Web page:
The comments from Reviewer 2 highlight the fact that peer review helps the scientific publishing system to assure that manuscripts meet certain minimal standards. Reviewer 2 commented on the originality of the submission, the perceived importance of the work in the field of science, the manner of presentation of the writing in the text, the quality of the figures and tables and data analysis in general, whether he/she found any serious flaws in the work, and specifically the appropriateness of the manuscript title and abstract since these are the parts of the paper that will be cataloged by literature databases (see our Utilizing the Scientific Literature module) and thus widely read.
In addition, reviewers may recommend that authors clarify the text or add certain references that they had not previously considered; they might suggest changes because they feel that the authors' interpretations are not supported by their data; they may recommend additional research to clarify questionable points in the study; or they may recommend that a manuscript be rejected completely because of questions about the research methods, data collection, or interpretation.
Similarly, grant proposal reviewers may make specific recommendations for improving a study and recommend that the authors resubmit their proposal in another grant cycle after it has been improved. Grant reviewers might also recommend that more background research be conducted before the authors submit their proposal again, that another scientist with a different expertise be included on the research team, or that the scope of the research be broadened (or narrowed).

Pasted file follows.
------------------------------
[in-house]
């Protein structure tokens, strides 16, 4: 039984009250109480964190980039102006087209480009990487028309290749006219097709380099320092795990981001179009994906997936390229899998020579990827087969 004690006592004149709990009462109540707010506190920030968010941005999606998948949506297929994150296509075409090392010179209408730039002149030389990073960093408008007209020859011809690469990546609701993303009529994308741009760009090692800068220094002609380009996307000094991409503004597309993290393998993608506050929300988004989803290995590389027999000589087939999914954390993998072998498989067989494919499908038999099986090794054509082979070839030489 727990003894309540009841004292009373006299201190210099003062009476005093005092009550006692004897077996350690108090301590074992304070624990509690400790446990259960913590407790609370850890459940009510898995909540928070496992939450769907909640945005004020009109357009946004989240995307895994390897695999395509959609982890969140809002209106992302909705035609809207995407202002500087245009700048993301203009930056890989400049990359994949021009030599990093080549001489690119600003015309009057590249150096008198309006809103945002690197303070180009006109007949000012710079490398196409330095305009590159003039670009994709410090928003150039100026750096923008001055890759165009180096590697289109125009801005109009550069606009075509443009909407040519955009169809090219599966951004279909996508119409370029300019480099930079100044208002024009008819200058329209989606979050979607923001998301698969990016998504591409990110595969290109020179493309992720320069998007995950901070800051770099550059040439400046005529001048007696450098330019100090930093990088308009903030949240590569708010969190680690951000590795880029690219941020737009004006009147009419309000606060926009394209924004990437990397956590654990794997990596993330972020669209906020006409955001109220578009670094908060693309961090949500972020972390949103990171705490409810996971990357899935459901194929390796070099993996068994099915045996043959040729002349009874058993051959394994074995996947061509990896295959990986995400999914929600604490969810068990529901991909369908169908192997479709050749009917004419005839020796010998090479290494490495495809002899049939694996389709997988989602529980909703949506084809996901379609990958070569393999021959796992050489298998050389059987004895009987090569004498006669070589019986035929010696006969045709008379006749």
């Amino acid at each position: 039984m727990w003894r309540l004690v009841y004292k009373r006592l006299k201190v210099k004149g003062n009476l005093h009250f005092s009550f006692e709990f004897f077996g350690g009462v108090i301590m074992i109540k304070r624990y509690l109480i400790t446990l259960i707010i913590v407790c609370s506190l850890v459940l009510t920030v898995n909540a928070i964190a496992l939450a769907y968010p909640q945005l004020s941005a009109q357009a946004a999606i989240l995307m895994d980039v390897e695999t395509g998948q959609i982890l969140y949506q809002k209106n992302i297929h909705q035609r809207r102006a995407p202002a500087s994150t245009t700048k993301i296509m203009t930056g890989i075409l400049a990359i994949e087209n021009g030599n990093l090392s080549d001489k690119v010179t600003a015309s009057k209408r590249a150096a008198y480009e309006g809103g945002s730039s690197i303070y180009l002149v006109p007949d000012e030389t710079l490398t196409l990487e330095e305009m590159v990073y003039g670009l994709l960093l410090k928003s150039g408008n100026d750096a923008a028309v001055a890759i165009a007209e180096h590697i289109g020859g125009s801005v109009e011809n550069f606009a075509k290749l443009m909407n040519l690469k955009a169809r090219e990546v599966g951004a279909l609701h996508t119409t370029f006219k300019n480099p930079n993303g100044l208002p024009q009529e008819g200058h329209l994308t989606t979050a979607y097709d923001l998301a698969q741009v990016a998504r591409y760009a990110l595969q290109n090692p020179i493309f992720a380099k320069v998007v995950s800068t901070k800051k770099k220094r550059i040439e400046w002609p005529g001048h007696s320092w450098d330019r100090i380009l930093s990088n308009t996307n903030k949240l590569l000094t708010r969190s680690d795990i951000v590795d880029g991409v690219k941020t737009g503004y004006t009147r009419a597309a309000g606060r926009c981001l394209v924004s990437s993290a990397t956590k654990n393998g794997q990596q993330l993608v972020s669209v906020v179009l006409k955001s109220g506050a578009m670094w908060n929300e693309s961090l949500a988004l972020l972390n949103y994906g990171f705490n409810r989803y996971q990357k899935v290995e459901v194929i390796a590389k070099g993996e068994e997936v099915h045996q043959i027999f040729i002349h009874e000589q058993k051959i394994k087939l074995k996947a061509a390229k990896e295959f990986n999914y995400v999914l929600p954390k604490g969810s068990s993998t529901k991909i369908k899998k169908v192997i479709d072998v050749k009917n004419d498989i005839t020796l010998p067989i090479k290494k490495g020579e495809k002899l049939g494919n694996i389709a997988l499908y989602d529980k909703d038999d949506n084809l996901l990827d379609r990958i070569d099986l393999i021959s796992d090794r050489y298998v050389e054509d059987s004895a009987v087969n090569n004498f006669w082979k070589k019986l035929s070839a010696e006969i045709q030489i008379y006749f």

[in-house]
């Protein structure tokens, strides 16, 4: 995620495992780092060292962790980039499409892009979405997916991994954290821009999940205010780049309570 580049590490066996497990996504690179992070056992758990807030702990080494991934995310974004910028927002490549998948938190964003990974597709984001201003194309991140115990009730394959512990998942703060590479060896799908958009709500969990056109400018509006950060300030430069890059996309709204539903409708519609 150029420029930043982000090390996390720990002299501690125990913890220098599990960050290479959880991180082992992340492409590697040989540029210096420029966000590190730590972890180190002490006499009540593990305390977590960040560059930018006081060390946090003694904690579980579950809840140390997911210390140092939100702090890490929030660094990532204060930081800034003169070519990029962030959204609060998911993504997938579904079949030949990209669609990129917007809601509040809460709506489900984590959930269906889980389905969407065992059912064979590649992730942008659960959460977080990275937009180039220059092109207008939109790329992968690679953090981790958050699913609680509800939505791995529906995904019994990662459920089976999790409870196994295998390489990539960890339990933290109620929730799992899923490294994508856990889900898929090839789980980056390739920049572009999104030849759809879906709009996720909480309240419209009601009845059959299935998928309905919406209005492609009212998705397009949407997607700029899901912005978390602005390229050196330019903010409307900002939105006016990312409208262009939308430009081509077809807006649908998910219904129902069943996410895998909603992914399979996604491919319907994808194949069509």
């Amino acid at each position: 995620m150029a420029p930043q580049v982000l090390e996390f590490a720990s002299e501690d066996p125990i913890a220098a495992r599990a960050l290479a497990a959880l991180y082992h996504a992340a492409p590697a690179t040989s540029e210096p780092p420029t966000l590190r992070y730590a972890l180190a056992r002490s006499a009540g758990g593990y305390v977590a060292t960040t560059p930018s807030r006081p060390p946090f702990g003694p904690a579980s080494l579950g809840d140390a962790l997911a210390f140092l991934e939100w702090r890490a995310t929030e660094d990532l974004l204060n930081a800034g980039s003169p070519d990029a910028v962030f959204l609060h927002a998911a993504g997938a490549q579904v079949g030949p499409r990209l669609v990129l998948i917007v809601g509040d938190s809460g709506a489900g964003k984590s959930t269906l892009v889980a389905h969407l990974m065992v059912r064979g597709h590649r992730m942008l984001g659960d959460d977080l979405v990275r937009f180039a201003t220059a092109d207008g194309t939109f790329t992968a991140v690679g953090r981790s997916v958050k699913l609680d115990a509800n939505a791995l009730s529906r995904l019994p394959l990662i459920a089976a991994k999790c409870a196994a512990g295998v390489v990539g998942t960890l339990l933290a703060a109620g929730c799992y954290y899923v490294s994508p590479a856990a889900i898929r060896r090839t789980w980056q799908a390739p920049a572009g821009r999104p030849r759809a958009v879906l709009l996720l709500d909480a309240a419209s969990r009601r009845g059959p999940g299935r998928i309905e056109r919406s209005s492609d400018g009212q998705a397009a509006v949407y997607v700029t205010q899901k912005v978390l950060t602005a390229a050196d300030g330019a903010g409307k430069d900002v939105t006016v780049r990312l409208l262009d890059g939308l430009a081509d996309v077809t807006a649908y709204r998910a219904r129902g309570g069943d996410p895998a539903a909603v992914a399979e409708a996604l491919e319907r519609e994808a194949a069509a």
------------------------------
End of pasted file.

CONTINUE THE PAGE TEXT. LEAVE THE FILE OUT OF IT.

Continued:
Mauclair and colleagues made the majority of the changes requested by the reviewers to their manuscript. They revised the title, added additional explanation to the text, and even conducted additional experiments to satisfy a question raised by Reviewer 1. In the reviews, Reviewer 2 calculated a mass balance of mercury in the experiments and concluded that the samples lost more mercury than was added to the system; the editor then followed this comment with a suggestion as to why this might have occurred and suggested reporting the data in a different manner. The authors address this comment by correcting an erroneous assumption of the reviewer, and explain why they have chosen not to report the data in a different manner as suggested by the editor. Thus, while they did not follow the suggestion made in the review, they provide a detailed explanation as to why.
Once a revised manuscript is resubmitted, the editor reads the authors' response, and if satisfied that the authors adequately addressed all of the issues raised, moves the manuscript forward in the journal's publishing cycle. In some cases, where major revisions are required, the editor may redistribute the manuscript to the peer reviewers a second time before accepting it as complete. The Mauclair manuscript was accepted for publication in August 2007, was first published on the journal's website in January 2008, and was finally published in the March 2008 issue of the printed version of the journal (Mauclair et al., 2008).